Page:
Beyond assimilation: The Second Generation in France
Seminar to be held in ERC 115 at 2:00 pm.
After being one of the most renowned “assimilationnist’s country” in the world, France has recently been engaged in quick changes in its framing of incorporation of “immigrants”. Indeed, not only the concepts and theories used to portray the processes behind the “remaking of the French mainstream” have dramatically changed but the categories of those targeted by these processes have also been renewed. Access of “new second generations” (i.e. those born from the waves of immigration of the 1950s and 1960s) to the job market and their visibility in social, political and cultural life have challenged the “French model of integration”.
This presentation will confront the normative model of integration, the so-called republican model, to the prospects of the second generation. I will argue that the salience of race and ethnicity for minority members in contemporary France is challenging the expectations of a convergence in norms, values and practices at the second generation. A specific attention will be given to the role played by religion (Islam) and political participation. Data come from a new survey Trajectories and Origins: a survey on population diversity in France, which is the largest survey ever done in France on immigrants and second generation. Promoted by INED and the French National Statistical Institute (INSEE), the survey gathered information via a long questionnaire administered in face-to-face interviews to 22 000 respondents from 5 specific sub-samples: Immigrants (8300), descendents of Immigrants (8200), Overseas French (700), descendents of Overseas French (700) and “mainstream population” (3900). The questionnaire covers wide-ranging areas of social experience (education, employment, housing, family formation, language, religion, transnational ties, political participation and citizenship…) and focuses on experiences of discrimination and identity. Findings on religion, political participation, employment, neighborhoods and discrimination will be presented to support the thesis of an ongoing process of racialization of the French society and the rise of ethnic and racial minorities.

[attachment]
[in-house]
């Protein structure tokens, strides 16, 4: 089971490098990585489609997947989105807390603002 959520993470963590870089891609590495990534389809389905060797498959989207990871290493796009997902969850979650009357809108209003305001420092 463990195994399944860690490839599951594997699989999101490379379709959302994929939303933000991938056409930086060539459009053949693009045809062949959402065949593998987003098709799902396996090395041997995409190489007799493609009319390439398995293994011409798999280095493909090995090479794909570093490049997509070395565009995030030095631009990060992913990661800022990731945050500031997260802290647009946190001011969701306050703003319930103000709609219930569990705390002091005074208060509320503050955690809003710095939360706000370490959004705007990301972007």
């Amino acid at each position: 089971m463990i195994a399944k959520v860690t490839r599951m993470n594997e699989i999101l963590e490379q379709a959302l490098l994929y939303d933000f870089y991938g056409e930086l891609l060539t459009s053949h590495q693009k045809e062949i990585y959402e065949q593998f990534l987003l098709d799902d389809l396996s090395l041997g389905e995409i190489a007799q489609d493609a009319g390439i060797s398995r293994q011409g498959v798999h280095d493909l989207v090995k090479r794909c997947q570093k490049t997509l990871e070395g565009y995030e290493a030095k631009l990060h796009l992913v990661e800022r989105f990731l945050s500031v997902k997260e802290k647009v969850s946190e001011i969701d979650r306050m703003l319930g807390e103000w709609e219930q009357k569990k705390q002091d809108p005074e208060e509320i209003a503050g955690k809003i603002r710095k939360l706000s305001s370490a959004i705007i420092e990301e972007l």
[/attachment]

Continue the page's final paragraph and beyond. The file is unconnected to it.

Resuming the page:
Patrick Simon is Director of research at INED (Institut National d’Etudes Demographiques –National demographic institute) (F) and is fellow researcher at the Center of European Studies (CEE) at Sciences Po. He is currently Visiting Scholar at the Russell Sage Foundation in NYC and Fullbright Fellow. Train as socio-demographer at EHESS (Doctoral degree circa 1994), he has studied social and ethnic segregation in French cities, antidiscrimination policies and the integration of ethnic minorities in European countries. He has participated to several European projects, such as URBEX (The spatial dimensions of Urban Social Exclusion and Integration) and EMILIE (A European Approach to Multicultural Citizenship. Legal Political and Educational Challenges). He is coordinating the RTN TIES funded by Marie Curie funds. He is chairing the scientific panel “Integration of immigrants” at the IUSSP (International Union for the Scientific Studies of Population) and has been appointed as a member of the Scientific Board of the Fundamental Rights Agency of the European Commission in Vienna.